An Odd Thing To Read About Regarding Funds

I receive the Swiss Stocks magazine and something in Stocks caught my attention. An author said that the funds are going to be the problem spot once the market retraces. I did not quite understand his thinking so I kept reading.

The essence of the problem is that funds are buying stocks and driving prices up. Funds keep very little liquidity. This is good for the market going up. Where things get bad is when the market goes down. If a investor decides to pull out of the fund then the fund manager has to sell stock due to the lack of liquidity of the fund. This has a backdraft effect in that fund managers MUST sell regardless what the stock market is doing. Fund managers cannot time their sales and thus are caught in a bind. Now imagine if more and more people start selling. The market will plummet to the ground with an amazing velocity because more and more people will be pulling out of the funds causing required sales.

I saw a bit of this behavior recently with the Swiss market. People decided to lock into some profits and for two days the Swiss market was in a tail spin. I did not pullout, but I held my breath for two days as the market retraced about 7% and then bounced back.

What made this author nervous is the length of doing well, and the lack of volatility. It will be interesting to see if this person’s prediction is correct.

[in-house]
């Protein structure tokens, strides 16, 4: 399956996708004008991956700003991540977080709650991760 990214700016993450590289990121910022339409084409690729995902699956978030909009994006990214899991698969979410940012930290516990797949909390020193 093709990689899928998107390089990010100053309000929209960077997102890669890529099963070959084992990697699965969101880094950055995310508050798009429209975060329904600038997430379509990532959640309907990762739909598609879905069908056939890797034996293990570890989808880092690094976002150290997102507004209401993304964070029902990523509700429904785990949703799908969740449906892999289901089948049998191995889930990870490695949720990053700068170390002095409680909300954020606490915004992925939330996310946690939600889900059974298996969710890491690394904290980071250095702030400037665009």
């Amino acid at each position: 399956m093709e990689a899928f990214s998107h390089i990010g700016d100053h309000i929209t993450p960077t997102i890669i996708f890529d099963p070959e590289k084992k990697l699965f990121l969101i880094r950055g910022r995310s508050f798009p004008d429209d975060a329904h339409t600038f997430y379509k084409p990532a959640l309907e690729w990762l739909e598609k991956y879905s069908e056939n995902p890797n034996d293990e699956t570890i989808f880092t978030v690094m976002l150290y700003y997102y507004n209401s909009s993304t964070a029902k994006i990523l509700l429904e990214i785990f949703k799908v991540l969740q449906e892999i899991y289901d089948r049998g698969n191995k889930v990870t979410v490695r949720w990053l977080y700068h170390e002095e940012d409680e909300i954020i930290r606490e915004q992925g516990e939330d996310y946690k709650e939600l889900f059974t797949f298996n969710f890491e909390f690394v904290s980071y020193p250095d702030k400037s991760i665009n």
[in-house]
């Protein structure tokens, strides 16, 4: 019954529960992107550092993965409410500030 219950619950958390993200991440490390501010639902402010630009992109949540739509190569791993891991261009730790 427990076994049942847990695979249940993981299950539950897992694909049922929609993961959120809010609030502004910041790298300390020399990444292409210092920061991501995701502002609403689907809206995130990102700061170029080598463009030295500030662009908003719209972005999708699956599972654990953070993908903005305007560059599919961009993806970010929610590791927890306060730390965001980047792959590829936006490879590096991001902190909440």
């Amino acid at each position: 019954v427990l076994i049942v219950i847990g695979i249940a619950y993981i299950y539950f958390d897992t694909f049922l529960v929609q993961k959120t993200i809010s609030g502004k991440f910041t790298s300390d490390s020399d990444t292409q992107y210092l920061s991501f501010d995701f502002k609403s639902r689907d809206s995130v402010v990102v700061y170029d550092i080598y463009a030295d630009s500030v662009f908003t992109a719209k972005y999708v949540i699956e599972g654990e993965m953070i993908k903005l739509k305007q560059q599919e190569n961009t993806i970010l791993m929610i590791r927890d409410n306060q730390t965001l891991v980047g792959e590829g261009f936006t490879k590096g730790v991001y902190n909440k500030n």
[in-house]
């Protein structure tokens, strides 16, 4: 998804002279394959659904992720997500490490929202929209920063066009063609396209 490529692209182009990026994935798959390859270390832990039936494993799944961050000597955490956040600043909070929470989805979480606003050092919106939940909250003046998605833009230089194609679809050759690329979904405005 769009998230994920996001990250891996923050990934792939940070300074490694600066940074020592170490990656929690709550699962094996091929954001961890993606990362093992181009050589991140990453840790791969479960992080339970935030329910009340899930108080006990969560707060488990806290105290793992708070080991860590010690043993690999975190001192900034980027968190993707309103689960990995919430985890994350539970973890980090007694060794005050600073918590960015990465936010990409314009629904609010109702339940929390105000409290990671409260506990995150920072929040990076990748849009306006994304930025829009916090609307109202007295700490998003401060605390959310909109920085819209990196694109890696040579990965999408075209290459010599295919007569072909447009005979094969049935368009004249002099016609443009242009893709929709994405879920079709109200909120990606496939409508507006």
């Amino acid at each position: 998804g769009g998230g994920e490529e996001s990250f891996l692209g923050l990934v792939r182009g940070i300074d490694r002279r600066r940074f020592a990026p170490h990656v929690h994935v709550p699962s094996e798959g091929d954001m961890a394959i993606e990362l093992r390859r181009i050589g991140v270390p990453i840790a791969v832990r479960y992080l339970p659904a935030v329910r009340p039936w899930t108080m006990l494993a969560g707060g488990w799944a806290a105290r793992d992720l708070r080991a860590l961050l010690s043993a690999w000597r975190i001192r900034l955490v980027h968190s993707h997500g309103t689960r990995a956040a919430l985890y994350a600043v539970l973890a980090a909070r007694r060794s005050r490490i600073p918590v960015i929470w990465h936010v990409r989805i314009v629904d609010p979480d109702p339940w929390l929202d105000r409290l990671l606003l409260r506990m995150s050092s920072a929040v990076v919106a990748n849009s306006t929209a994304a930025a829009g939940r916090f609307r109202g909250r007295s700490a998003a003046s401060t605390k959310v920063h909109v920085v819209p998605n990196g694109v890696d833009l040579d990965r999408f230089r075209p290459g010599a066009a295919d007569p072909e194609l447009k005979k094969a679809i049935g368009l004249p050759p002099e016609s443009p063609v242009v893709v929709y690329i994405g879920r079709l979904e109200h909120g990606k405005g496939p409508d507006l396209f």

Mutual Funds ARE for Losers!

Kimber made a post about why Mutual Funds Aren’t for Losers, which was a good article and I see her point of view, however, in this case, I thought I would show the other side of Mutual Funds, which, in my opinion, suck to the point where vacuums should be named after them, or maybe they could rename the Chicago Cubs the Chicago Mutual Funds.

First problem is, they are overly diversified, bringing your risk down, but also bringing down your profits. Hugely bringing down your profits. Bringing down your profits to the point where you have to wonder why you bought it in the first place. You’re essentially saying, “I don’t care what I get, as long as I get something. Sometime. Maybe.” According to the Christian Science Monitor:

The average US diversified equity fund grew 6.7 percent in 2005, the third upside year in a row, according to fund-tracker Lipper Inc. “

I’m sorry, but 6.7% returns, on average, just isn’t good, no matter what the freaks on CNBC say and if you consider beating a risk-free CD by a measly 2.2% an ‘upside’, that’s pretty sad.

Secondly, you can’t trade them when the market is open. I know this goes against my strategy of only trading on weekends, however, if the world is ending, I want to know I can get out. You can’t get out with Mutual Funds.